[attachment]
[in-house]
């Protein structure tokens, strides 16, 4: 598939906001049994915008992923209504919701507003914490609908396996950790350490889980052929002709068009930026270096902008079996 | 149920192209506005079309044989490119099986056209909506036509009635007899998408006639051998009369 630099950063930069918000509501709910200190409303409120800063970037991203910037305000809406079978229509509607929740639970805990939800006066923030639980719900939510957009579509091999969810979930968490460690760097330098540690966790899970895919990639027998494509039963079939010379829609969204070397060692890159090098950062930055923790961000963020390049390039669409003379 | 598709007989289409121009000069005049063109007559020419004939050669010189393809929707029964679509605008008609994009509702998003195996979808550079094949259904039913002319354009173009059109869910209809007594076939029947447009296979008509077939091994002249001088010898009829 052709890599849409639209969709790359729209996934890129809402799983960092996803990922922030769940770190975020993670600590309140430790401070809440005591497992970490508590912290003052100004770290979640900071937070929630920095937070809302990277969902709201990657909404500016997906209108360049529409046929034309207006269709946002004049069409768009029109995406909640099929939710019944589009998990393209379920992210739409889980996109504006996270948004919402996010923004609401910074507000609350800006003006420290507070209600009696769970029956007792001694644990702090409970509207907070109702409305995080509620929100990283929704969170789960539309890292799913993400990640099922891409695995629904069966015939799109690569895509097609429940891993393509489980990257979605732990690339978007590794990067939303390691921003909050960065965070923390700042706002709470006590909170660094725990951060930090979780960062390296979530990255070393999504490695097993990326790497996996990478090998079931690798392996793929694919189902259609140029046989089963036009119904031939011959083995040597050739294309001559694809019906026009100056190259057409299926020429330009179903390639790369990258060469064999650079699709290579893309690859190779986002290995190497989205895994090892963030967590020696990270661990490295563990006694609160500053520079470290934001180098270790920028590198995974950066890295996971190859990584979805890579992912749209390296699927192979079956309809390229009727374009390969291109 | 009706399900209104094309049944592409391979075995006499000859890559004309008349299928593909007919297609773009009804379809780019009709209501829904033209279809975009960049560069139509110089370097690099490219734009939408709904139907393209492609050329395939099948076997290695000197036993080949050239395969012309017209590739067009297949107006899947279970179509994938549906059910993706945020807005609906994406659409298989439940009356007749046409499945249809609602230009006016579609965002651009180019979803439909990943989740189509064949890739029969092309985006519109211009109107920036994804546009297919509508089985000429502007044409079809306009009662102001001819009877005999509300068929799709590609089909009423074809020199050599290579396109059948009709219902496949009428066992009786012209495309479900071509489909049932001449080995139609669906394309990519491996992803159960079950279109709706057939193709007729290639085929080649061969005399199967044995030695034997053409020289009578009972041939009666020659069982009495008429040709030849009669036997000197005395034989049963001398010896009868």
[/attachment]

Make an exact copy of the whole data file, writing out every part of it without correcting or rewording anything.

[in-house]
């Protein structure tokens, strides 16, 4: 598939906001049994915008992923209504919701507003914490609908396996950790350490889980052929002709068009930026270096902008079996 | 149920192209506005079309044989490119099986056209909506036509009635007899998408006639051998009369 630099950063930069918000509501709910200190409303409120800063970037991203910037305000809406079978229509509607929740639970805990939800006066923030639980719900939510957009579509091999969810979930968490460690760097330098540690966790899970895919990639027998494509039963079939010379829609969204070397060692890159090098950062930055923790961000963020390049390039669409003379 | 598709007989289409121009000069005049063109007559020419004939050669010189393809929707029964679509605008008609994009509702998003195996979808550079094949259904039913002319354009173009059109869910209809007594076939029947447009296979008509077939091994002249001088010898009829 052709890599849409639209969709790359729209996934890129809402799983960092996803990922922030769940770190975020993670600590309140430790401070809440005591497992970490508590912290003052100004770290979640900071937070929630920095937070809302990277969902709201990657909404500016997906209108360049529409046929034309207006269709946002004049069409768009029109995406909640099929939710019944589009998990393209379920992210739409889980996109504006996270948004919402996010923004609401910074507000609350800006003006420290507070209600009696769970029956007792001694644990702090409970509207907070109702409305995080509620929100990283929704969170789960539309890292799913993400990640099922891409695995629904069966015939799109690569895509097609429940891993393509489980990257979605732990690339978007590794990067939303390691921003909050960065965070923390700042706002709470006590909170660094725990951060930090979780960062390296979530990255070393999504490695097993990326790497996996990478090998079931690798392996793929694919189902259609140029046989089963036009119904031939011959083995040597050739294309001559694809019906026009100056190259057409299926020429330009179903390639790369990258060469064999650079699709290579893309690859190779986002290995190497989205895994090892963030967590020696990270661990490295563990006694609160500053520079470290934001180098270790920028590198995974950066890295996971190859990584979805890579992912749209390296699927192979079956309809390229009727374009390969291109 | 009706399900209104094309049944592409391979075995006499000859890559004309008349299928593909007919297609773009009804379809780019009709209501829904033209279809975009960049560069139509110089370097690099490219734009939408709904139907393209492609050329395939099948076997290695000197036993080949050239395969012309017209590739067009297949107006899947279970179509994938549906059910993706945020807005609906994406659409298989439940009356007749046409499945249809609602230009006016579609965002651009180019979803439909990943989740189509064949890739029969092309985006519109211009109107920036994804546009297919509508089985000429502007044409079809306009009662102001001819009877005999509300068929799709590609089909009423074809020199050599290579396109059948009709219902496949009428066992009786012209495309479900071509489909049932001449080995139609669906394309990519491996992803159960079950279109709706057939193709007729290639085929080649061969005399199967044995030695034997053409020289009578009972041939009666020659069982009495008429040709030849009669036997000197005395034989049963001398010896009868």